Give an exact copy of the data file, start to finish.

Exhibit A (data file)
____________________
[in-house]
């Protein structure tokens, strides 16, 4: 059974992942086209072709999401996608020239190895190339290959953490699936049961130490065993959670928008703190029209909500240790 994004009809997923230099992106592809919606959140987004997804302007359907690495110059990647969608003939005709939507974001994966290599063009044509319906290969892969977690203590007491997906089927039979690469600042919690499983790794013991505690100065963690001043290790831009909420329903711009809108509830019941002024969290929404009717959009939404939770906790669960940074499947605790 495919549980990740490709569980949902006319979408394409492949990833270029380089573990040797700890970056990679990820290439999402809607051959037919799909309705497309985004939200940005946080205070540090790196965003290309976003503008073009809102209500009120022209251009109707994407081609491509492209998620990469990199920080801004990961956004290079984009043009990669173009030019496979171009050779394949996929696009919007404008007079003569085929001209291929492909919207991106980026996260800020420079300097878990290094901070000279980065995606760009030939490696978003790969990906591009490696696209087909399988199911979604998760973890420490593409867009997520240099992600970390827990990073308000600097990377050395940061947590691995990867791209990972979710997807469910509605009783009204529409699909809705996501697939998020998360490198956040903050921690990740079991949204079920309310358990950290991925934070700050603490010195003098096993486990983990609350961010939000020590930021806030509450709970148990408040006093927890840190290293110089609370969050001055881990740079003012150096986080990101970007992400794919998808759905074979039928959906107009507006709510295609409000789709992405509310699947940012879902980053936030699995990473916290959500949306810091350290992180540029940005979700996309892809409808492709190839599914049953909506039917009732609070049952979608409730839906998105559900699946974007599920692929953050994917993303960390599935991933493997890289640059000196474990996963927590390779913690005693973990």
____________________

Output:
[in-house]
């Protein structure tokens, strides 16, 4: 059974992942086209072709999401996608020239190895190339290959953490699936049961130490065993959670928008703190029209909500240790 994004009809997923230099992106592809919606959140987004997804302007359907690495110059990647969608003939005709939507974001994966290599063009044509319906290969892969977690203590007491997906089927039979690469600042919690499983790794013991505690100065963690001043290790831009909420329903711009809108509830019941002024969290929404009717959009939404939770906790669960940074499947605790 495919549980990740490709569980949902006319979408394409492949990833270029380089573990040797700890970056990679990820290439999402809607051959037919799909309705497309985004939200940005946080205070540090790196965003290309976003503008073009809102209500009120022209251009109707994407081609491509492209998620990469990199920080801004990961956004290079984009043009990669173009030019496979171009050779394949996929696009919007404008007079003569085929001209291929492909919207991106980026996260800020420079300097878990290094901070000279980065995606760009030939490696978003790969990906591009490696696209087909399988199911979604998760973890420490593409867009997520240099992600970390827990990073308000600097990377050395940061947590691995990867791209990972979710997807469910509605009783009204529409699909809705996501697939998020998360490198956040903050921690990740079991949204079920309310358990950290991925934070700050603490010195003098096993486990983990609350961010939000020590930021806030509450709970148990408040006093927890840190290293110089609370969050001055881990740079003012150096986080990101970007992400794919998808759905074979039928959906107009507006709510295609409000789709992405509310699947940012879902980053936030699995990473916290959500949306810091350290992180540029940005979700996309892809409808492709190839599914049953909506039917009732609070049952979608409730839906998105559900699946974007599920692929953050994917993303960390599935991933493997890289640059000196474990996963927590390779913690005693973990």